Degrees with clearly defined career paths can perhaps provide a more seamless transition into the job market. But markets are often disrupted. Many of those who enter or will soon enter the labor market will not maintain the same job, or even the same profession, throughout their careers. Training for a specific job can result in being well qualified to work in that profession. But it can also be limiting. For many, learning skills in general, without knowing where you might end up in the future, can be more beneficial than training for a specific job or profession that you might not stick with for the long term.

A liberal education can equip job seekers with a broad base of soft skills that can be adapted to changing market conditions. Specifically, as CNN host Fareed Zakaria argues in In Defense of a Liberal Education, a liberal education teaches how to think, write, speak, and learn.

One of the main purposes of a college education, it is often said, is to foster the development of critical thinking skills. Critical thinking is essential to evaluating and solving problems. The ability to solve problems effectively is important not only in any profession, but in life in general.

A liberal education also teaches how to write. Learning to write, notes Zakaria, makes you think. Writing requires clarifying and organizing one’s thoughts, which might otherwise be “a jumble of half-formed ideas strung together, with gaping holes between them”, as he puts it.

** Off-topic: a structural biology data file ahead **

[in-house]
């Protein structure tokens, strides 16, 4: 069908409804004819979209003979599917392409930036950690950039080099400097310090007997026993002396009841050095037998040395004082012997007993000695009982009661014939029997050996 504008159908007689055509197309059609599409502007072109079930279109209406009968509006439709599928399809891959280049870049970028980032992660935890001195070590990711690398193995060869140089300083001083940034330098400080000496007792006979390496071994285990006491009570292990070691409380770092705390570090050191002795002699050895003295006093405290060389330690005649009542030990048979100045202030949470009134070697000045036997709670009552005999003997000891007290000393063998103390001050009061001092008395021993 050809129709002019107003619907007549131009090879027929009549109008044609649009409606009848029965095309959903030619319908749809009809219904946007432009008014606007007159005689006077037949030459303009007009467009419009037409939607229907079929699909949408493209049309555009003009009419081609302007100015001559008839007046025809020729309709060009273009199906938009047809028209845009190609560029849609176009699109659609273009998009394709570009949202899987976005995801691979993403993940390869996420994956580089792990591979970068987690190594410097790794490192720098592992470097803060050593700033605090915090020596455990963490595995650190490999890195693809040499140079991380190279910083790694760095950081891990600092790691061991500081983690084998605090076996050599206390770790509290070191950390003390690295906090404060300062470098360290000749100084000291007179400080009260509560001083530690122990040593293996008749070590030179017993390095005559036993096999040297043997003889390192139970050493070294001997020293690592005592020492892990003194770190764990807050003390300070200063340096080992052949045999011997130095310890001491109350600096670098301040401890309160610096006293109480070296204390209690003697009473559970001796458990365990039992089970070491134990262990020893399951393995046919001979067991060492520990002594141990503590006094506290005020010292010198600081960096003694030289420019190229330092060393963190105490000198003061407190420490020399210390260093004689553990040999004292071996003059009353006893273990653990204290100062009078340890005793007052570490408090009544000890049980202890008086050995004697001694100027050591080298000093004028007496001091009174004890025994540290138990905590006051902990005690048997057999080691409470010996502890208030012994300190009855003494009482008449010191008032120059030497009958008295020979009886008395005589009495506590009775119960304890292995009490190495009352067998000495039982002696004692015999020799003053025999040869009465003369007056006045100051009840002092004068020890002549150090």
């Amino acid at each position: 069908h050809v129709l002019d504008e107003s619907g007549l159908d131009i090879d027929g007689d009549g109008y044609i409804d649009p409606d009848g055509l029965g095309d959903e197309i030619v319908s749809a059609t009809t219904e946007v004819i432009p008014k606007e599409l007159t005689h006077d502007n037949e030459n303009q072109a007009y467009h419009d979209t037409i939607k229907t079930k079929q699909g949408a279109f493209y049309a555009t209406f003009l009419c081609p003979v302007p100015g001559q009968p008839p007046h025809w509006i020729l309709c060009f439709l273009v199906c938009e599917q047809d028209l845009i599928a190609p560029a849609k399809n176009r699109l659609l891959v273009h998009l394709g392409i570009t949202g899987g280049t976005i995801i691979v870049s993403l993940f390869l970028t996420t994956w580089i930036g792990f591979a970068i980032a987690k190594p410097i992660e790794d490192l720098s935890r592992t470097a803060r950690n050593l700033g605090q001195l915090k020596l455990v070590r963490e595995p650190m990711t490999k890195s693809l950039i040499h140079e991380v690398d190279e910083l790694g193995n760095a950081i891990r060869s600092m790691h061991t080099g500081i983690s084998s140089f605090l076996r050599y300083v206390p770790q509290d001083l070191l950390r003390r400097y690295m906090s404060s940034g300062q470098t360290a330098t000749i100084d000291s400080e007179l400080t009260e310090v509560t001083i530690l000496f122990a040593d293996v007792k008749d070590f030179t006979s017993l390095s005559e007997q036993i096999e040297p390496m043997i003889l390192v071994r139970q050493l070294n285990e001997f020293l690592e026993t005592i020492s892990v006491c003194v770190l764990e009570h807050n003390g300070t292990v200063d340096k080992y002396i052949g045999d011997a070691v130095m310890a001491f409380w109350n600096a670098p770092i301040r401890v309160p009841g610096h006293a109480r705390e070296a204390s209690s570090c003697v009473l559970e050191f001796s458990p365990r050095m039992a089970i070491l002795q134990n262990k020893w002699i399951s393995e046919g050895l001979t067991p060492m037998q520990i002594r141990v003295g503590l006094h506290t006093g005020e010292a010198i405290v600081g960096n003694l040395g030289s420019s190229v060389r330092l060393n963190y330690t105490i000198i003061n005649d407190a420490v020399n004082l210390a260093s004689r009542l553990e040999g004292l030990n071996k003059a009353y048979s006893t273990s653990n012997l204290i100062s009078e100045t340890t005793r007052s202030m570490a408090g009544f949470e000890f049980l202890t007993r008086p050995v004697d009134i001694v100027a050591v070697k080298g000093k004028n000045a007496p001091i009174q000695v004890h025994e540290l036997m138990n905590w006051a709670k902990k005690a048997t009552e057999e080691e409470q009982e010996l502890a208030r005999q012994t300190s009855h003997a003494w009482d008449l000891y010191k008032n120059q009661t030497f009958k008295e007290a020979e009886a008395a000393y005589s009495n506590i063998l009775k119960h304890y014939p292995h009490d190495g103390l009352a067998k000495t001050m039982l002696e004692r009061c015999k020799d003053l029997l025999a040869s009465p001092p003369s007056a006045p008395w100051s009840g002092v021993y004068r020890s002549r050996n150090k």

Writing does take practice. Many students enter college having had limited or no writing experience. I’ve had freshmen who insisted they didn’t have to write a single paper in high school! Developing writing skills, like developing any other skill, requires consistent practice over a long period of time.

Writing academic papers requires going beyond summarizing information. Students learn to write analytically, argumentatively and creatively. This involves critically evaluating ideas, forming one’s own opinions and presenting them intelligibly.

Participation is often a component of course notes in liberal arts courses. Virtually all jobs involve collaboration at one level or another. Working effectively with others in a professional setting requires listening, an often underestimated aspect of communications, and clearly putting your thoughts into words. Liberal arts courses provide students with opportunities to hone their communication skills.

Perhaps more importantly, as Zakaria points out, a liberal education teaches how to learn. Learning does not have to end with obtaining a diploma. Continuous learning is necessary to adapt to an ever-changing society. A liberal education promotes the development of the skills necessary to acquire, synthesize and integrate new knowledge.